The Hot 15 Million Year Time Machine — 415 Parts Per Million CO2

The clanking, wheezing, gasping, choking engines of fossil fuel burning are propelling us backwards toward hotter and hotter geological contexts. And with new atmospheric CO2 records shattered this week, it is, once again, time to take stock.

Jonathan Overpeck, dean of the School for Environment and Sustainability yesterday noted:

“We keep breaking records, but what makes the current levels of CO2 in the atmosphere most troubling is that we are now well into the ‘danger zone’ where large tipping points in the Earth’s climate could be crossed.”

One way we can get a sense of how far we’ve crossed into Overpeck’s ‘danger zone’ is by looking at how present atmospheric heat trapping gas levels compare to past climate ages. Taking measure, we find that over the last few days, carbon dioxide levels have spiked to over 415 parts per million. An ominous new record driven by fossil fuel burning that spells more warming and climate disruption for a planet already in crisis.

As a report in LiveScience yesterday noted — the present spike in atmospheric CO2 is unprecedented in the past 800,000 years. A span of time when we are able to directly measure historic atmospheric carbon dioxide due to air bubbles trapped in the ice of ancient glaciers in Antarctica and Greenland.

But as we can see in the above image, 415 parts per million is not only the highest atmospheric CO2 level in the last 800,000 years, it significantly exceeds all historic measures in this time period. The 2nd highest reading came in about 320,000 years ago at around 300 parts per million. 415 parts per million is nearly 40 percent higher than this peak value. It’s more than double the heat-trapping atmospheric CO2 averages seen during ice ages.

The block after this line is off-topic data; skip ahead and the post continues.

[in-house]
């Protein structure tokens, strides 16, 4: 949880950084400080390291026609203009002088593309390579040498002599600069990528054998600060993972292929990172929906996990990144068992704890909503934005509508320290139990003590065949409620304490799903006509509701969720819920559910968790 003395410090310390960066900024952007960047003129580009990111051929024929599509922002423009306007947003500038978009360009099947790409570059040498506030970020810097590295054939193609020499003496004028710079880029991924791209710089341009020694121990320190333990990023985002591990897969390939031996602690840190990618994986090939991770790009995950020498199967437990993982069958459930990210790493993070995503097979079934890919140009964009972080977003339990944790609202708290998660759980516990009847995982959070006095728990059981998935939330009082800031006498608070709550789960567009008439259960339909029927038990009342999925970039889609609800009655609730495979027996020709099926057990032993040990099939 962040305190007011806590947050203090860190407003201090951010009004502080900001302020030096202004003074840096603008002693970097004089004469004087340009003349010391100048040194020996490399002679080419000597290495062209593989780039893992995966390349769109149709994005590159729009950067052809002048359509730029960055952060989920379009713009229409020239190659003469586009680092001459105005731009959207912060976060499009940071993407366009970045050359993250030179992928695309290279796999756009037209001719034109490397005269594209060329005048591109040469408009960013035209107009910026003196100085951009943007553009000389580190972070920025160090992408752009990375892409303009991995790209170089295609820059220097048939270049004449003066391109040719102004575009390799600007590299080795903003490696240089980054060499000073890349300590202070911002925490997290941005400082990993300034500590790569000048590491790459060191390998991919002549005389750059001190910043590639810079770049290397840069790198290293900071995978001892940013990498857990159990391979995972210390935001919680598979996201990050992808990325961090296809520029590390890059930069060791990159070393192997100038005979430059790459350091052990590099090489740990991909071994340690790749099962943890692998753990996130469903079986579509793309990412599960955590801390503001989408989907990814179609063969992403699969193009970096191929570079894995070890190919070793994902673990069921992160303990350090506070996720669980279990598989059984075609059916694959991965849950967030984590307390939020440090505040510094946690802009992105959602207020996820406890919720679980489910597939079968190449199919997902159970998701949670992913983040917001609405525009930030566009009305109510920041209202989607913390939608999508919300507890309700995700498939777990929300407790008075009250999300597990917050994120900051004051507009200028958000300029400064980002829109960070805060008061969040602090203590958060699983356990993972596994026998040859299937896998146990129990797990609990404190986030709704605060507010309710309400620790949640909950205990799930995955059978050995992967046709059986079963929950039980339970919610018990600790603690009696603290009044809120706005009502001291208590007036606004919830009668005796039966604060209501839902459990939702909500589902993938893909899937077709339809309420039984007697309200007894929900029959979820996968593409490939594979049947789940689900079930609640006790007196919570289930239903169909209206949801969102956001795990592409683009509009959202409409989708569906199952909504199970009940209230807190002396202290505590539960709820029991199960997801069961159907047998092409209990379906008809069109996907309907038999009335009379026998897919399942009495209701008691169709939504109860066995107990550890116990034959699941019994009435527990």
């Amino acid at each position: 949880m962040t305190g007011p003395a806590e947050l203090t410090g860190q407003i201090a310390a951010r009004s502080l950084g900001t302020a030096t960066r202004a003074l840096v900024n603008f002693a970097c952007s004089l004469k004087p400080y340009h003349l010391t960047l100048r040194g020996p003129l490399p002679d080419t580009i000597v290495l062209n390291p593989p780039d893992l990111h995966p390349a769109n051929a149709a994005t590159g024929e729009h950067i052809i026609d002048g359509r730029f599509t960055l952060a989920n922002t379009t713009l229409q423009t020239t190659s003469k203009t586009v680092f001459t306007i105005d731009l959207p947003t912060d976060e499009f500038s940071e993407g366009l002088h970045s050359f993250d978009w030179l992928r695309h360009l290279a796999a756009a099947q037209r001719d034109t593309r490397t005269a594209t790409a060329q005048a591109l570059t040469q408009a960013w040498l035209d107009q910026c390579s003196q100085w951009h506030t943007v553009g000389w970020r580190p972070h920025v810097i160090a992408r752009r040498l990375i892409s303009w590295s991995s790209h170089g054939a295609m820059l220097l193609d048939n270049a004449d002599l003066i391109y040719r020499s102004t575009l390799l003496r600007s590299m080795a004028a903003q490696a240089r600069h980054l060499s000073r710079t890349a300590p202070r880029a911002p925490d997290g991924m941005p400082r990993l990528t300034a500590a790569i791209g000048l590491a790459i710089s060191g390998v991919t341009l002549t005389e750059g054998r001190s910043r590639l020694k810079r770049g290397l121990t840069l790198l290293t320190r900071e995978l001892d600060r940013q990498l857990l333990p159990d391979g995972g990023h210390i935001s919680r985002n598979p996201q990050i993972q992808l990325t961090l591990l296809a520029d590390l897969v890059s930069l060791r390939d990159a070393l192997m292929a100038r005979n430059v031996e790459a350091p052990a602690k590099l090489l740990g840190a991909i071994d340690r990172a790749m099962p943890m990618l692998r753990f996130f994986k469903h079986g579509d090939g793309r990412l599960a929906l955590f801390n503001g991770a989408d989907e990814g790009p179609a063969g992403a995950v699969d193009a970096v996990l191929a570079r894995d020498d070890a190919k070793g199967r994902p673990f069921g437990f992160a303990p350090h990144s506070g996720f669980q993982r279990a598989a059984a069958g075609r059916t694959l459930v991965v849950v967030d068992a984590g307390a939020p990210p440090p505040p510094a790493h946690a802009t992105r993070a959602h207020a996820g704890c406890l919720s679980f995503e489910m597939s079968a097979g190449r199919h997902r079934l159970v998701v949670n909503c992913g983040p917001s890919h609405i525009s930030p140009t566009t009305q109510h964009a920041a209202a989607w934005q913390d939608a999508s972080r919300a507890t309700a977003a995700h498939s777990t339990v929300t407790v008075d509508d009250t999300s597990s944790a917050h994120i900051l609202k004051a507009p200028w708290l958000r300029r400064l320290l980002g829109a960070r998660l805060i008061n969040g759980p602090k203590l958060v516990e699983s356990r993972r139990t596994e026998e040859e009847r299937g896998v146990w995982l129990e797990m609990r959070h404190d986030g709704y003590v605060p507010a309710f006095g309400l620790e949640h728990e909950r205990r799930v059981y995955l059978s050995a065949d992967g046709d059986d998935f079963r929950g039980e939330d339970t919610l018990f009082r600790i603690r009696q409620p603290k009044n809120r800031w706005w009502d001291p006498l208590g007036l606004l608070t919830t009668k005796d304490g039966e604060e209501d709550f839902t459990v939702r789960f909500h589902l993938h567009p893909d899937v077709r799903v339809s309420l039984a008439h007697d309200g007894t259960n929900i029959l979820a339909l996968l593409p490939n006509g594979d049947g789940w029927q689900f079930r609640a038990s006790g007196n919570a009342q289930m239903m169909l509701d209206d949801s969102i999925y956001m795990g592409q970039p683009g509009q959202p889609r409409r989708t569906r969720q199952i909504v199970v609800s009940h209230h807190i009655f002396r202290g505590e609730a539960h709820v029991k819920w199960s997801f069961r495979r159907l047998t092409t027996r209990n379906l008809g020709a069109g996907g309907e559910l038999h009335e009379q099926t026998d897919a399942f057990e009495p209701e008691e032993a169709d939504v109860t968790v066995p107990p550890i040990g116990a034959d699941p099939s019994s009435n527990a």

We have to go far, far back, much further back, to find a time when atmospheric CO2 values were likely similar to those experienced today. Indirect proxy readings indicate that the last time levels of this heat trapping gas were so high extend not hundreds of thousands, but millions of years.

(Atmospheric CO2 levels are now the highest since the Middle Miocene of 15 to 17 million years ago. Image source: Skeptical Science.)

In fact, we have to push into a period of time about 15 million years ago to see similar atmospheric CO2 readings. In other words, present CO2 levels are comparable to the Middle Miocene climate epoch when global temperatures were 3-4 degrees Celsius hotter than late 19th Century levels. And if we keep burning fossil fuels at present rates over the coming decade, we will keep elevating CO2 by around 3 parts per million each year. This continued activity would put us near the 450 part per million mark in just one decade further solidifying a Middle Miocene to early Ogliocene climate context.

Dr Michael Mann yesterday noted to Livescience: